Crafting a Quincunx

quincunx

This week’s assignment for Crafting with Data was to “Get to know the normal distribution intimately by building your own quincunx or Galton box. You may use either physical materials or create an imaginative software simulation.” As unhandy as I am with Processing, I’m even more so with actual three-dimensional materials, so building a physical object was out of the question. Instead, I set out to write the simplest possible piece of code that would perform this task. Of course, my programming being what it is, it ended up not being simple at all. I hadn’t used Processing in months, except for the pong thing and then for a few minutes in Mashups the other day. In neither case was I working with graphics.

So, it seems I’ve been giving Processing a wide berth for the wrong reasons. The hardest thing was not the graphics, which are meant to be simple enough that artists can use them, but rather the application flow. It seemed pretty straightforward, but I did get my loops mixed up more than once, and I was unsuccessful at simplifying things by pulling subroutines (?) out into separate functions—couldn’t get the variables to talk to each other. And I was not about to try to relearn how to make a properly object-oriented application. Please. It was all I could do to figure out how to display text in the thing.

Also? Auto format in Processing.ap still doesn’t work; it gets bent out of shape, claiming there’s an extra parenthesis somewhere, when there’s patently not. Very annoying.

Anyway, here’s what I made—Quincunx—and here’s what I made it out of:

[sourcecode language=”java”]int rounds = 3000; // number of times to drop the ball
int rows = 10;
int unit = 20;

float pickanumber;
int whichway;
int column;
int startrow;
int thisround = 1;
int xpos;
int ypos = unit*4;
int[] totals = new int[rows+1];
int totalxpos;
PFont font;
PFont fontbold;
String coltotal;

void setup()
{
size(1300, 1000);
background(255);
fill(0);
noStroke();
smooth();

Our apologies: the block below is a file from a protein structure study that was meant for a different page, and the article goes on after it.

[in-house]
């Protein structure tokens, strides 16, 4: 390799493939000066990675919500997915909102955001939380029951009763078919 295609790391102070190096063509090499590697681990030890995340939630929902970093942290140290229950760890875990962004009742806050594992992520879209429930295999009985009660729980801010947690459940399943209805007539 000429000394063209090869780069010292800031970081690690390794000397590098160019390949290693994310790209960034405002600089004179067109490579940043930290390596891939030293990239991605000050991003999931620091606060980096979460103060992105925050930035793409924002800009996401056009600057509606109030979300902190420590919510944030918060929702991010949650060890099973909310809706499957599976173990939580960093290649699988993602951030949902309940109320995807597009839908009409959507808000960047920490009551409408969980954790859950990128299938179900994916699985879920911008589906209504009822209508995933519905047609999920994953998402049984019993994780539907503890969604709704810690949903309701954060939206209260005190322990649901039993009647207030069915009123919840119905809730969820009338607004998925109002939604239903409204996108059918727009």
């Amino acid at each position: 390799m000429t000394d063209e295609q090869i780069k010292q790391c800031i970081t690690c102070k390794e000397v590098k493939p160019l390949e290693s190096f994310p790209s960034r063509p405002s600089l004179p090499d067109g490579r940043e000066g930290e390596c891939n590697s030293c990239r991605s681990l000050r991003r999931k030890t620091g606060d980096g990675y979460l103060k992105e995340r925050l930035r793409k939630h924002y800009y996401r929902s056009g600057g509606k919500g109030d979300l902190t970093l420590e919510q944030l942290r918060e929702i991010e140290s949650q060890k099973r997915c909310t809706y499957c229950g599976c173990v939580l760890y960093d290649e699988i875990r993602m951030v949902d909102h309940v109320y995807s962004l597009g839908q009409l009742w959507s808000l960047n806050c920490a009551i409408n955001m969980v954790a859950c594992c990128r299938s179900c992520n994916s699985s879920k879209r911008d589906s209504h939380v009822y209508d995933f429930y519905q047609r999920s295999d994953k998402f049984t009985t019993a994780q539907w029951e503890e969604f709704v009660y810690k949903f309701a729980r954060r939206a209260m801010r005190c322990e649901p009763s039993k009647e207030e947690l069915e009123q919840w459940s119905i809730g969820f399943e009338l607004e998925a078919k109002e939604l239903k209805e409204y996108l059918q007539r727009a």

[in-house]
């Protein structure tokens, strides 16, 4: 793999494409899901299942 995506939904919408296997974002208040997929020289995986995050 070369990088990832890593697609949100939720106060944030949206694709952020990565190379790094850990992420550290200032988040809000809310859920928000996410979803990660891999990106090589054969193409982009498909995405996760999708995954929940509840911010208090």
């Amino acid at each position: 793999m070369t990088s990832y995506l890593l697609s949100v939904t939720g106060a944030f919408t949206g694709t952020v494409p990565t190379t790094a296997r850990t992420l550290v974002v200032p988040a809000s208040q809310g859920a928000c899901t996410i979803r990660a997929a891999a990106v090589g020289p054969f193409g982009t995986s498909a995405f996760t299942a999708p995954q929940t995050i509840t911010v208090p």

ellipseMode(CENTER);
textAlign(CENTER);

font = loadFont(“Verdana-12.vlw”);
fontbold = loadFont(“Verdana-Bold-12.vlw”);
}

void draw()
{
if (thisround > rounds)
{
noLoop();
}
else
{
column = 0;
background(255);
drawround();
thisround ++;
ypos = unit*4;
}
}

void drawround()
{
fill(0);
textFont(fontbold, 16);
String roundheader = “Round ” + thisround + ” of ” + rounds;
text(roundheader, width/2, unit*2);
textFont(font, 12);

for (int thisrow = 1; thisrow <= rows; thisrow ++)
{
// Decide which way the ball is shifting after this row.
pickanumber = random(1);
whichway = round(pickanumber); // a 1 sends the ball to the right

// Where does the first ball for this row go?
startrow = width/2 – unit*(thisrow-1);

// The number of dots in each row is the same as the row number.
for (int b = 0; b < thisrow; b ++)
{

xpos = startrow + unit*2*b;
noStroke();

// What color should this ball be?
if (b == column)
{
if (whichway > 0)
{
fill(#535E1E); // green dot
}
else
{
fill(#680F18); // red dot
}
}
else
{
fill(200);
}
ellipse(xpos,ypos,unit,unit);
}

if (whichway > 0) // rolled a 1, so go to the right
{
column ++; // where the ball is now; starts at zero
}
else
{
}

ypos = ypos + unit*2;
}
// Where to start drawing the line of boxes?
totalxpos = startrow – unit;

for (int t = 0; t <= rows; t++)
{
// draw the box
fill(255);
stroke(200);
rectMode(CENTER);
rect(totalxpos, ypos, unit*1.5, unit*1.5);

// if the ball fell into this box, increment the total
if (column == t)
{
totals[t] ++;
}

// print the running total for this box
if (totals[t] > 0)
{
coltotal = str(totals[t]);
fill(0);
textAlign(CENTER);
text(coltotal, totalxpos, ypos+unit/8);

// draw a bar chart for this column
fill(200);
noStroke();
rectMode(CORNER);
rect(totalxpos-unit*1.5/2, ypos+unit*1.5, unit*1.5, totals[t]/2);
}
totalxpos = totalxpos + unit*2;
}
}
[/sourcecode]

It’d be nice to have controls on it so you can play with the variables—height in rows, number of rounds, framerate—through the app instead of having to monkey with the code. But I’m never going to make time to do that, so, oh, well.

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